Whereas Buber insists on “a mutuality of relation that will eventually elide the difference between the I and thou”(), Levinas seems keener to “preserve the "reality of the difference between the `I' and `thou'"”(). As such, Levinas is more in tune with the spirit of nishida’s logic where nihilation is never to be taken as a cancellation or an overcoming of the difference, but as a keeping intact of the tension of relation that founds the subject as an “absolutely contradictory self-identity”( 絶 対 矛 盾 的 自 己 同 一 : the aggregative nature of Japanese language allows to reflect the dynamics at play, which would be destroyed by a reconciliation of opposites).
Buber, therefore, does remain into an Hegelian famework (via Feuerbach), and by insisting on reciprocity, he precludes the field, the basho, within which the dynamics of becoming is to take place.
However, Levinas significantly deviates from Nishida when he introduces a third party in the relation between I and thou, and this third party is God whose being-in-the world is the Illeity:
“Illeity lies outside the "thou" and the thematization of objects. A neologism formed with il (he) or ille, it indicates a way of concerning me without entering into conjunction with me. To be sure, we have to indicate the element in which this concerning occurs.”
At first sight, “Illeity” may seem a concept equivalent to Nishida’s basho, if, we, for a minute, overlook the usage of the word “God” within the context of Judaism, we may assume that, indeed, “Illeity” just provides a ground, a location for the relation to take place, especially in view of the following remark:
“God is the absent condition of the encounter with the other.”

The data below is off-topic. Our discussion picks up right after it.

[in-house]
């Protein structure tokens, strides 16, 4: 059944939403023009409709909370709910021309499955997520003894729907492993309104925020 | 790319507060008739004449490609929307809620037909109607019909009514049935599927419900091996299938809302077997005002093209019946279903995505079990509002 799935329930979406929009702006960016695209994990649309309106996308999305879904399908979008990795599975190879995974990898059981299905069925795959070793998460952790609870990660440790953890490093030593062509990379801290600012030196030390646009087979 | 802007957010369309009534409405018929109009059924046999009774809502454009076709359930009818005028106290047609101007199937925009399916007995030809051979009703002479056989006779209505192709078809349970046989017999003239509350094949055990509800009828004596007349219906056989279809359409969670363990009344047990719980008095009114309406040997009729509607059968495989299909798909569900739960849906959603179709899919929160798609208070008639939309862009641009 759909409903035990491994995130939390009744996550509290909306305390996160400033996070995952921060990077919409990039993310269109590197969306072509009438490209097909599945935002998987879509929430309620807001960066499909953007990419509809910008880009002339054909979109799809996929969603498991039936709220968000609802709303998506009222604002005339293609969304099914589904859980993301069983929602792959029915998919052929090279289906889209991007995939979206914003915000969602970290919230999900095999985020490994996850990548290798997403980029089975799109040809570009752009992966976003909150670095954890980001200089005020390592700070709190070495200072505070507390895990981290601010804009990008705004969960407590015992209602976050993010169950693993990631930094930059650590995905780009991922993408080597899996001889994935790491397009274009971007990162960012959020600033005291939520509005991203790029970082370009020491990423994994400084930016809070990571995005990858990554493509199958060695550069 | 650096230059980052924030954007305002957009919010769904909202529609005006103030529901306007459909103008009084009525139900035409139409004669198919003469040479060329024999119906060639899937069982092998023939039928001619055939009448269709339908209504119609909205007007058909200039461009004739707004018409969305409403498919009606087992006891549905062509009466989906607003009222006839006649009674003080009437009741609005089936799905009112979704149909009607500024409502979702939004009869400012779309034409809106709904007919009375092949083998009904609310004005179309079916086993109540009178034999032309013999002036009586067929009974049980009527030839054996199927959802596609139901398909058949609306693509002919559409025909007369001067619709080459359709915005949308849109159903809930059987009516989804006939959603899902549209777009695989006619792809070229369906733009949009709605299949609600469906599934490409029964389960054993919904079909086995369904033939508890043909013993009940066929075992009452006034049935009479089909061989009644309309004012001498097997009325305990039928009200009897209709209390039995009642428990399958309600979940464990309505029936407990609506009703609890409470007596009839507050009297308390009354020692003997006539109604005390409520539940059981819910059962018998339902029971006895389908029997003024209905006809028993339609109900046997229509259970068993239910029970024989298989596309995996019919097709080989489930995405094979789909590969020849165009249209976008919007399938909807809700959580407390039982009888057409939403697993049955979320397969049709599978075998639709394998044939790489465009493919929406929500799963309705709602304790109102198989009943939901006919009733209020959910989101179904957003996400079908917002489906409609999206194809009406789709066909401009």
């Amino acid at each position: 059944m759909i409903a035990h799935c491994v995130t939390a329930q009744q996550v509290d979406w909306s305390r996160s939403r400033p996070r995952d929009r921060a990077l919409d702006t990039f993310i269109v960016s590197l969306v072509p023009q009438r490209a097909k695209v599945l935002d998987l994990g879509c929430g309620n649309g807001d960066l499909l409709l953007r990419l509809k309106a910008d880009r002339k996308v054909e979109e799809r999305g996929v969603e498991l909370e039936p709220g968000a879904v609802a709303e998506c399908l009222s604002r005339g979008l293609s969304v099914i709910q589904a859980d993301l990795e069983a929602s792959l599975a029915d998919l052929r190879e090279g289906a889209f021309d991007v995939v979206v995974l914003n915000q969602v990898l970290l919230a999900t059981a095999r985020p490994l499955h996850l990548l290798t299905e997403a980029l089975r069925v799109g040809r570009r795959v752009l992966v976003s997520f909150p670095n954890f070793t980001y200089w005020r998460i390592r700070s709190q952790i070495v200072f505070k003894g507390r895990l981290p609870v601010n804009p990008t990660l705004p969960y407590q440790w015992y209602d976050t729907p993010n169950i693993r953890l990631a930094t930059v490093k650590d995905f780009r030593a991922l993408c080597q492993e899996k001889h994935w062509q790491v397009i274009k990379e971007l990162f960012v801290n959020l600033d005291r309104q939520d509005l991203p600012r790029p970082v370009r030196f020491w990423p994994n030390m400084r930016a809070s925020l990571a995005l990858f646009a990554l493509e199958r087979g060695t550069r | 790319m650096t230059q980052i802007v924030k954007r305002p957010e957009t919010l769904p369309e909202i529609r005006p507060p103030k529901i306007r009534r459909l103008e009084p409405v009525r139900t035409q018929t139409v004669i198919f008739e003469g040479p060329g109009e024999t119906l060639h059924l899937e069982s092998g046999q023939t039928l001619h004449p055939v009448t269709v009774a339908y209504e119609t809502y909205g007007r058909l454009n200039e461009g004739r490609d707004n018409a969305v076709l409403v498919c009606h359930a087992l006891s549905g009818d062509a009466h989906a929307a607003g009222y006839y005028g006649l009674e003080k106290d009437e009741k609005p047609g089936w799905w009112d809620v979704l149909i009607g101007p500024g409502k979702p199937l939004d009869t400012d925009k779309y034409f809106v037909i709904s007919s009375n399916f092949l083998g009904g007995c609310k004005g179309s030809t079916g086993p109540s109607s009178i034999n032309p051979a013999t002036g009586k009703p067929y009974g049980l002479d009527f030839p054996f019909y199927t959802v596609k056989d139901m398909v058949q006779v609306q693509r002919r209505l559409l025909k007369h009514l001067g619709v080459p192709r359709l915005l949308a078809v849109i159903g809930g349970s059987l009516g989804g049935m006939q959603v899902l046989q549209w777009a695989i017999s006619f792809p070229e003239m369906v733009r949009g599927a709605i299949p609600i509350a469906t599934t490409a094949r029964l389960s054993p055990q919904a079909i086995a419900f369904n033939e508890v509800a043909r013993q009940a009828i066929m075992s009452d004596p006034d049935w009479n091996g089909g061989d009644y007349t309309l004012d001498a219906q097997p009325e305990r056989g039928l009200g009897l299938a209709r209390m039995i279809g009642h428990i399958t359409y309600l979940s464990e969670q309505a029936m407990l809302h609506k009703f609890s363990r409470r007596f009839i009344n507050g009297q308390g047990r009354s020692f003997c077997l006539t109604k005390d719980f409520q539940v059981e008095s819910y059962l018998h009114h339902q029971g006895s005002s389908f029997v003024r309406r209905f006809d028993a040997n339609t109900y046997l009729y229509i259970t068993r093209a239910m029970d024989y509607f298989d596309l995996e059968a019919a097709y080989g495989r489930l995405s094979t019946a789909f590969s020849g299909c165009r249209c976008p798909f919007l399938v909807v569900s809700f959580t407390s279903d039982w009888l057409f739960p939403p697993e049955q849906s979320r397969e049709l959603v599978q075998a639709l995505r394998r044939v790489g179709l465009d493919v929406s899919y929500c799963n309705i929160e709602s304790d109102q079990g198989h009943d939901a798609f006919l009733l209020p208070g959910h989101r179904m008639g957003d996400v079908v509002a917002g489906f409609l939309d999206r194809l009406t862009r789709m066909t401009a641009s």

There is however a fundamental difference between Levinas’ Illeity and Nishida’s basho, that actually reflects the difference between the western monotheistic view of reality and the eastern atheistic view of it. The absence of God, that structures its illeity is not the absolute nothingness of the Nishida’s ultimate basho. Whereas the former posits a totalized world where God (even as the “Absent”) in its illeity appears as the fabric of relationality, by which “an order is signified to me”(, note 40), the latter posits the untotalizable emptiness of absolute nothingness.
Thereby, positing such a fabric is for Levinas to posit an existing and eternal connectedness between I and thou, on the other hand, Nishida clearly affirms an impassable chasm between I and thou, a discontinuity that cannot be amended:
“Le lieu où le je et le tu se situent et qui entraîne l'auto-négation de chacun d'entre eux, c'est-à-dire le basho du néant absolu, est l'intermédiaire où s'unit ce qui ne s'unit absolument pas, l'intermédiaire où le caractère absolu de chaque élément et l'aspect d'absolue confrontation s'unissent dynamiquement. Pareille négation ouvre dans le basho du néant absolu un intervalle insondable qui est la condition même de la subjectivité (shutaisei) du je et du tu. C'est là une manière de se joindre en se coupant, c'est-à-dire en ne se touchant pas directement. Cela s'associe directement au fait que le soi est le soi sans être le soi, c'est-à-dire comporte une interruption en lui-même. Nishida mentionne que « le je est le je par le fait de reconnaître la personnalité du tu, et le tu est le tu par le fait de reconnaître la personnalité du je. Ce qui fait du tu le tu est le je, et ce qui fait du je le je est le tu. Le je et le tu étant une discontinuité absolue, le je détermine le tu et le tu détermine le je.»”p.74